Washington: The U.S. will send at least an additional 20 million COVID-19 vaccine doses, in addition to the 60 million AstraZeneca vaccines it has already committed, to other countries, President Joe Biden said on 17th May

The doses would come from existing U.S. production of Pfizer, Moderna or Johnson & Johnson vaccine stocks, according White House press secretary Jen Psaki, who said more details would be released in the coming days.

It would mark the first time that U.S.-controlled doses of vaccines authorised for use in the country will be shared overseas, as domestic demand for the shots has dropped significantly in recent weeks.

The announcement comes on top of the Biden”s administration”s prior commitment to share about 60 million doses of the AstraZeneca vaccine, which is not yet authorized for use in the U.S., by the end of June. The AstraZeneca doses will be available to ship once they clear a safety review by the Food and Drug Administration.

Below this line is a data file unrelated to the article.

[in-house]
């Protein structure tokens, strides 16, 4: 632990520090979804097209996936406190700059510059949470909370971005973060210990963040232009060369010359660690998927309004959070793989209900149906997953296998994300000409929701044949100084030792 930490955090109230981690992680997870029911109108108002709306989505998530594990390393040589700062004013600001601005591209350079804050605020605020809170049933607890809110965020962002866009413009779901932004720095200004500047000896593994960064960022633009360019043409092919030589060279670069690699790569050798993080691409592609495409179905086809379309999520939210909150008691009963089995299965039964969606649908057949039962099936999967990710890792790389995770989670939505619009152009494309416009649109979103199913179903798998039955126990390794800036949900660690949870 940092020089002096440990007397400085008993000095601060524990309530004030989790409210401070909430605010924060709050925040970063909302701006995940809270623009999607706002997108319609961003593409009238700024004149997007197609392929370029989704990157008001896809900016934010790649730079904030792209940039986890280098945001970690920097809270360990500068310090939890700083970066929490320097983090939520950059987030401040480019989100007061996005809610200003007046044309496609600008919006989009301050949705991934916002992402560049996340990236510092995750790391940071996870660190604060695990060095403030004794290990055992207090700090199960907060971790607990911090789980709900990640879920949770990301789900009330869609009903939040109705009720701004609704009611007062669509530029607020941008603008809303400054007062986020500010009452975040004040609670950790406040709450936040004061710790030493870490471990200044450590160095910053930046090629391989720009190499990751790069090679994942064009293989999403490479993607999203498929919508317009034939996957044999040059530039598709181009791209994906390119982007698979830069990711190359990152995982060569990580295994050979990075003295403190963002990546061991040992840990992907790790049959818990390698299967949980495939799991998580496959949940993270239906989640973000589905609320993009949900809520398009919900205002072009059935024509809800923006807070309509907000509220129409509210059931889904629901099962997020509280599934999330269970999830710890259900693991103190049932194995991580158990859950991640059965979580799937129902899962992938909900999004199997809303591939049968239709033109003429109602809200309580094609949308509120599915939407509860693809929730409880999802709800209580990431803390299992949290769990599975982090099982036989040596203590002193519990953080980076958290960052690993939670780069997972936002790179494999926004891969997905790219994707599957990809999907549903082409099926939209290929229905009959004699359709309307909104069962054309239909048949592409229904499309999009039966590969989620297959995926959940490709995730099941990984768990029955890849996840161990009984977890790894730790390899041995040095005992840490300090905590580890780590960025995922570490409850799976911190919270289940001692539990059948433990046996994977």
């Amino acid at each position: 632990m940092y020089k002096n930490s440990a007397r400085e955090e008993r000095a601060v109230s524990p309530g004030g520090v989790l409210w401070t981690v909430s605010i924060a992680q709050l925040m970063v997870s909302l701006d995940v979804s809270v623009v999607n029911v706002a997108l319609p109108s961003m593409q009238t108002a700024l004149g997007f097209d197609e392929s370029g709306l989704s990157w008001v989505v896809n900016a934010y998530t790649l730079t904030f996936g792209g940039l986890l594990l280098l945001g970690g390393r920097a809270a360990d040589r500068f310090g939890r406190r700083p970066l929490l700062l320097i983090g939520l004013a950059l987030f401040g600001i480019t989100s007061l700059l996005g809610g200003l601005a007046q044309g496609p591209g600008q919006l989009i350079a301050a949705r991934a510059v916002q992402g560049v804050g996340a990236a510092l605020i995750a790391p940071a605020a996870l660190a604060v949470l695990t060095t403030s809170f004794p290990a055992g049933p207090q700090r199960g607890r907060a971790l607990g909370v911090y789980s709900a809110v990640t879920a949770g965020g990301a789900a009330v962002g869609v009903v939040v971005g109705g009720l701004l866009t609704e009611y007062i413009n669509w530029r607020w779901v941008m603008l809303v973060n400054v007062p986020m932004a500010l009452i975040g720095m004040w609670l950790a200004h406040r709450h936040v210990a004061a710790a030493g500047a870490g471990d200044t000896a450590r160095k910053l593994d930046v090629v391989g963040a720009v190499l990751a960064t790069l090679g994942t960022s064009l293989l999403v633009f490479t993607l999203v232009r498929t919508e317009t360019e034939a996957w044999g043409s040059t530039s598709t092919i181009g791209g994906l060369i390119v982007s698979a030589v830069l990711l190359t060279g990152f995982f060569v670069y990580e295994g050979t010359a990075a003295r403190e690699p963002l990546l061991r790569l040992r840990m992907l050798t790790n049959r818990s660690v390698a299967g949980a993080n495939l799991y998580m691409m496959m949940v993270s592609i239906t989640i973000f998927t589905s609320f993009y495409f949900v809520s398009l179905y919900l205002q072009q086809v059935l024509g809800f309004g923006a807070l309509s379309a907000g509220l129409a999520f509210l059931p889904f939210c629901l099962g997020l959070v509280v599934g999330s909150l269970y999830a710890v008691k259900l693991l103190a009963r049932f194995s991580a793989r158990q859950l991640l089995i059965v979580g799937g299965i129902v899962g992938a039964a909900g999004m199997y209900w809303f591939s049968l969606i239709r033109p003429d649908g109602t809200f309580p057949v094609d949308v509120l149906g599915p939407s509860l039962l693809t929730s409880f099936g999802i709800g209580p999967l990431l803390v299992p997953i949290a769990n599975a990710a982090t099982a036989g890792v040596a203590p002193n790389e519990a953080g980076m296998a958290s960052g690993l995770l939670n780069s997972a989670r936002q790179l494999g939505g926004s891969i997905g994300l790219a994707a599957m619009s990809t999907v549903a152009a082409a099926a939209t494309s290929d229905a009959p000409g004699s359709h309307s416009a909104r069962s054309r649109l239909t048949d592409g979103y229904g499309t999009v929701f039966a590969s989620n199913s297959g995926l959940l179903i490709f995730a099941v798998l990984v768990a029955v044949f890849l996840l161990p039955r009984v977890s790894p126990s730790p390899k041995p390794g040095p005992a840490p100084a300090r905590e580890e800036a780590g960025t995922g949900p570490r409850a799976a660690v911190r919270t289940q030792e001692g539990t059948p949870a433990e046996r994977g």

Mr Biden said the 80 million doses represent 13% of the country’s vaccine production (by June-end) and that the U.S. will be donating more than Russia and China, which had donated 15 million doses, according to him.

Globally, more than 3.3 million people are confirmed to have died from the coronavirus. The U.S. has seen the largest confirmed loss of life from COVID-19, at more than 586,000 people.

To date, the U.S. has shared about 4.5 million doses of AstraZeneca vaccine with Canada and Mexico. Additional doses of the Pfizer vaccine manufactured in the U.S. have begun to be exported as the company has met its initial contract commitments to the federal government.

The U.S. has faced growing pressure to share more of its vaccine stockpile with the world as interest in vaccines has waned domestically.